Assassin's Bullet Reviews
Bulgaria: Christian and Muslim, modern but also with horse-drawn carts, belly dancing and computers.
Slater's character Robert works at the US embassy in Sofia on educational programs. He's a big tipper, and gives money and food to the unfortunate. He drinks a lot. His friend Kahn recommends therapy, but Robert would rather just avoid.
He's former FBI; his wife was eastern European, but she was killed in New York. So he's staying away from New York, and being altruistic.
Threads: Ashdown wants Robert to come out of retirement and hunt down some local thug. Kahn wants Robert to get on with his life. Elika wants to kill all the people who wronged her as a child. Robert works with Elika on a literacy project. Dr. Kahn treats Elika for her blackouts or syncope (wikipedia...'a transient loss of consciousness and postural tone, characterized by rapid onset, short duration, and spontaneous recovery...'). Robert starts working with Bulgarian police in Sofia, as arranged through Ashdown. Robert and one of the belly dancers become friendly.
Robert and the police start with the killing of a Muslim Jihadist. Robert shows some police work. The film shows some crooked cops.
Dr. Kahn gets Elika to let certain memories surface, such as her time in an insane asylum, and her recruitment and training into a group of assassins. She later visits the doctor dressed as her assassin persona. We get to see the sepia footage (again, again, again...I lost count) of her parents just before they were murdered.
Kahn advises Robert to be careful, in case the belly dancer is just in love with his passport. The belly dancer dramatically drives a dagger into the seat cushion next to Robert's head, then runs off into the night. Robert follows, then catches up with her. She asks for a meeting later.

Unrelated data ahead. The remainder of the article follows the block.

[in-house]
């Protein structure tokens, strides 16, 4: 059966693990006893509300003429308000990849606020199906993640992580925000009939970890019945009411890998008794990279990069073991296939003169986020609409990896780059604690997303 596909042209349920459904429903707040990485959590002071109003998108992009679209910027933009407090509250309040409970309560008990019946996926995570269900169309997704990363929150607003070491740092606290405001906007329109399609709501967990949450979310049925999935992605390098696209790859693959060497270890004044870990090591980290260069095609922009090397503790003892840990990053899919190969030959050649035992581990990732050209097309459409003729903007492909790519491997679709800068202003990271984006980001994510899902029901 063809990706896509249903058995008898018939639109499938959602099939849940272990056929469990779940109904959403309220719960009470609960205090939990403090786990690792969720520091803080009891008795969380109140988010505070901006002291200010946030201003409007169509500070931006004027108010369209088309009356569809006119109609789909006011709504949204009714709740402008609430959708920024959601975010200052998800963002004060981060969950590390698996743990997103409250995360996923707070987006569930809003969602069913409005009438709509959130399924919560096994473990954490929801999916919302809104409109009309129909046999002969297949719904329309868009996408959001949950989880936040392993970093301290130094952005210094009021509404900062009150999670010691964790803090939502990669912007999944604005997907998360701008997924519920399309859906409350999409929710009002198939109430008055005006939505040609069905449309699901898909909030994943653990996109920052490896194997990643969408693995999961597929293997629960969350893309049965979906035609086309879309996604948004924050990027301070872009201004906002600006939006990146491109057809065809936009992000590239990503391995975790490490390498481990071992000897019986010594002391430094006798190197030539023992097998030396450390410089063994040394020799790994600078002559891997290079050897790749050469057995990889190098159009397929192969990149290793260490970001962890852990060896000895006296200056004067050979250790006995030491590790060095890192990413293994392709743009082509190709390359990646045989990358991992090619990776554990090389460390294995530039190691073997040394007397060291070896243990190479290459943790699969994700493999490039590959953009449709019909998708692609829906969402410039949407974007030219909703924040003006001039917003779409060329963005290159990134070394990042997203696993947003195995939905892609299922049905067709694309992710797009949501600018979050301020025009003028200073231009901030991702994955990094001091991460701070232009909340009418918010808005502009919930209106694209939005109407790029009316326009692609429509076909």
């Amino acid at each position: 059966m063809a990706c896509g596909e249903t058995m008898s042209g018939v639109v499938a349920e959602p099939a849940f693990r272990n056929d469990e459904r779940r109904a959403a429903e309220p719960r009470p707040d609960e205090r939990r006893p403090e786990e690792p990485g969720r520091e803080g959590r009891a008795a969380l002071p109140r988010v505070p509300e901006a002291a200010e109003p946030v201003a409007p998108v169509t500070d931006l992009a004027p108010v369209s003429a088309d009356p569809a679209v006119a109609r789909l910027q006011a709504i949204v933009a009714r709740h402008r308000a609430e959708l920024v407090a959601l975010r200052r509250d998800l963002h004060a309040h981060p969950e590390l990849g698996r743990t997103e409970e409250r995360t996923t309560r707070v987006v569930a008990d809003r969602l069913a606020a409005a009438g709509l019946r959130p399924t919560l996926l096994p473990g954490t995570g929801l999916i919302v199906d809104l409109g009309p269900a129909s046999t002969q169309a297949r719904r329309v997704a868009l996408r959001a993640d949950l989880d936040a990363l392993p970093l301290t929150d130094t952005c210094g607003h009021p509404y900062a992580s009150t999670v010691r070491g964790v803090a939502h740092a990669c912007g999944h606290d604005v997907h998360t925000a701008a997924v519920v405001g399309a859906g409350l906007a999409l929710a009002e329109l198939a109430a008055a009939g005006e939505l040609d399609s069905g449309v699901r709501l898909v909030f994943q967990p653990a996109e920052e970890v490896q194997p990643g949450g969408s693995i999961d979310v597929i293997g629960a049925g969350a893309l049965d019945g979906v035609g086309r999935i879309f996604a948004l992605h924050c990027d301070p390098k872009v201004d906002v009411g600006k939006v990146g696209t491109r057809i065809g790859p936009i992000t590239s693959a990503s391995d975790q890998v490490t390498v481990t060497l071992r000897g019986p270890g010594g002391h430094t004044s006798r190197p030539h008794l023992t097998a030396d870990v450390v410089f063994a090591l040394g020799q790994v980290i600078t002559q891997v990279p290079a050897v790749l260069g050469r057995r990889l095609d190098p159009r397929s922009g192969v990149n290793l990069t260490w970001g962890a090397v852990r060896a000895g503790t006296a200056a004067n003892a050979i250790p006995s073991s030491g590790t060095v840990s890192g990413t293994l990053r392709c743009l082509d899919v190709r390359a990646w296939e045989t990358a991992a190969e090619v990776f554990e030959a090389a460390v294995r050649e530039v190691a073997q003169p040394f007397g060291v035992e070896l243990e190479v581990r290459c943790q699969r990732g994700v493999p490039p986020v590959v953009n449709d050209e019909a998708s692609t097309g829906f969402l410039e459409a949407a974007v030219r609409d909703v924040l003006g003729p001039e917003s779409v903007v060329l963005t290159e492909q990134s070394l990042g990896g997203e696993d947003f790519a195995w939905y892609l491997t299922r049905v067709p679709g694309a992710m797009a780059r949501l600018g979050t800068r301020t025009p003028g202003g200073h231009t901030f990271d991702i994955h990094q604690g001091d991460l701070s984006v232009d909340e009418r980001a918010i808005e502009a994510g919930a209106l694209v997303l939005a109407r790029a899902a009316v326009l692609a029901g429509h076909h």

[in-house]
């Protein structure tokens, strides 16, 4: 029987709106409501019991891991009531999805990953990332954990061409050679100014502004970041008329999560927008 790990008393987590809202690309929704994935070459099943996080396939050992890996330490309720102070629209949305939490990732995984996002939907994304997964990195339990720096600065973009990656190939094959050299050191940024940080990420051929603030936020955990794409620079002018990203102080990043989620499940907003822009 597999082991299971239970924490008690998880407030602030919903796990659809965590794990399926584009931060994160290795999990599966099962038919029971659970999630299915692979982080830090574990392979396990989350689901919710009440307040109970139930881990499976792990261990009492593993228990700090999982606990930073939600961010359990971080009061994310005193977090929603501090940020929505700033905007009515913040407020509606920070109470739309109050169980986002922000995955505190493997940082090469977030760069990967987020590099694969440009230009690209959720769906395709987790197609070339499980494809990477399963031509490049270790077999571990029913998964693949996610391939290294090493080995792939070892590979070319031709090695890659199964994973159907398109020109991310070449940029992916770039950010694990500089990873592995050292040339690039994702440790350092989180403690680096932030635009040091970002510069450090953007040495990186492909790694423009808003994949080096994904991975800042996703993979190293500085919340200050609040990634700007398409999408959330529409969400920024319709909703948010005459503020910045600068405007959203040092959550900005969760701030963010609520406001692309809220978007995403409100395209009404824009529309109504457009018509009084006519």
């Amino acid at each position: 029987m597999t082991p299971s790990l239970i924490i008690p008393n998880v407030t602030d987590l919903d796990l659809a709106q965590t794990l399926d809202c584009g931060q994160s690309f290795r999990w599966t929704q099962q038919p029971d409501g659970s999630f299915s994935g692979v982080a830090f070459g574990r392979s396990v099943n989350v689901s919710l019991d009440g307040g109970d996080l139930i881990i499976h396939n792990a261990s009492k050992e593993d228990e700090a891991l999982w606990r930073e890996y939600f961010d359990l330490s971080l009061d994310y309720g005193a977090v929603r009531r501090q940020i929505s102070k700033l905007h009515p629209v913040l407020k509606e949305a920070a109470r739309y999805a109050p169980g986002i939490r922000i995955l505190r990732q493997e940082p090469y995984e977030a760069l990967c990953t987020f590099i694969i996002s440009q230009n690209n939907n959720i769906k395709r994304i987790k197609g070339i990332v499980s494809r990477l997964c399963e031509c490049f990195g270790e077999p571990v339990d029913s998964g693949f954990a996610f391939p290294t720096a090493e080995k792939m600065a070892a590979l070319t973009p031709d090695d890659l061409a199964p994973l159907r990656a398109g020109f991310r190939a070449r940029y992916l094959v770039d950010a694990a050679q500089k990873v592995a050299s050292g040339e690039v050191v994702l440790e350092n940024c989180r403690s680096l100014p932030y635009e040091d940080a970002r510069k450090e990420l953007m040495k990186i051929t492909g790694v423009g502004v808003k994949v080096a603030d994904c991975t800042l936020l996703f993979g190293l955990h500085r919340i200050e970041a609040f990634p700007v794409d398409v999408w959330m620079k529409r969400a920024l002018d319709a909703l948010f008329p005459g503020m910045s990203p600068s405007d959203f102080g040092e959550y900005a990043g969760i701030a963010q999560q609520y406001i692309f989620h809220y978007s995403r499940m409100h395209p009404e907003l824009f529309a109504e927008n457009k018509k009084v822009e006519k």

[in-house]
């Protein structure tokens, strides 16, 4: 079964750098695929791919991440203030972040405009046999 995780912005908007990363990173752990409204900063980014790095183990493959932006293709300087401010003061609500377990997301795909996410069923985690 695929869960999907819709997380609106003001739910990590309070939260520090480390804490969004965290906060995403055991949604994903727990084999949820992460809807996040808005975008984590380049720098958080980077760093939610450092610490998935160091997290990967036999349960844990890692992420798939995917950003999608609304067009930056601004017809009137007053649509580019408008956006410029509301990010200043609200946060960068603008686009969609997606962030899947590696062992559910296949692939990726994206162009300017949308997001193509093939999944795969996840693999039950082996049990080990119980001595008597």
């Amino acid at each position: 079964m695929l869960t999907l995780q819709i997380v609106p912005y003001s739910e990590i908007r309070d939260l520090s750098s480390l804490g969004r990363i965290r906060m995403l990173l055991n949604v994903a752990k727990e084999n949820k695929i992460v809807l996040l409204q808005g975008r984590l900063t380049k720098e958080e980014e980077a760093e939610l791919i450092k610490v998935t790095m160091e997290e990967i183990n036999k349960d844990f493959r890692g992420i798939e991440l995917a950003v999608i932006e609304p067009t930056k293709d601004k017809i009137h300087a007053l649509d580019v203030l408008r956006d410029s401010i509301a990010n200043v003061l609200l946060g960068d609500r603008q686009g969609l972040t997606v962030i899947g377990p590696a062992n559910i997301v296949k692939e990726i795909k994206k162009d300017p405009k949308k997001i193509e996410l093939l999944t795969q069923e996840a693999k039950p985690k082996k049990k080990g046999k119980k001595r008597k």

Robert starts to put the pieces together. Does he ever make a difference? Sadly, no.
Cinematography: 6/10 Tends to be dark and blurred out.
Sound: 8/10 No particular problems; just a bit boring.
Acting: 4/10 Veterans Slater, Sutherland, and Spall were OK, given the weak screenplay. Portnoy was amateurish. Many of the supporting players were just terrible.
Screenplay: 0/10 Fails as a thriller, since suspense was not sustained. Fails as a mystery, since the main character's problems were telegraphed from the beginning. Fails as an action-adventure film, since most of the combat is sniper action, or just unbelievable. As a psychological drama, it is poorly done. The endless repeats of the childhood trauma were not good exposition; they were just irritating. The interactions with Dr. Kahn might have been much better if the actor playing the psycho were better.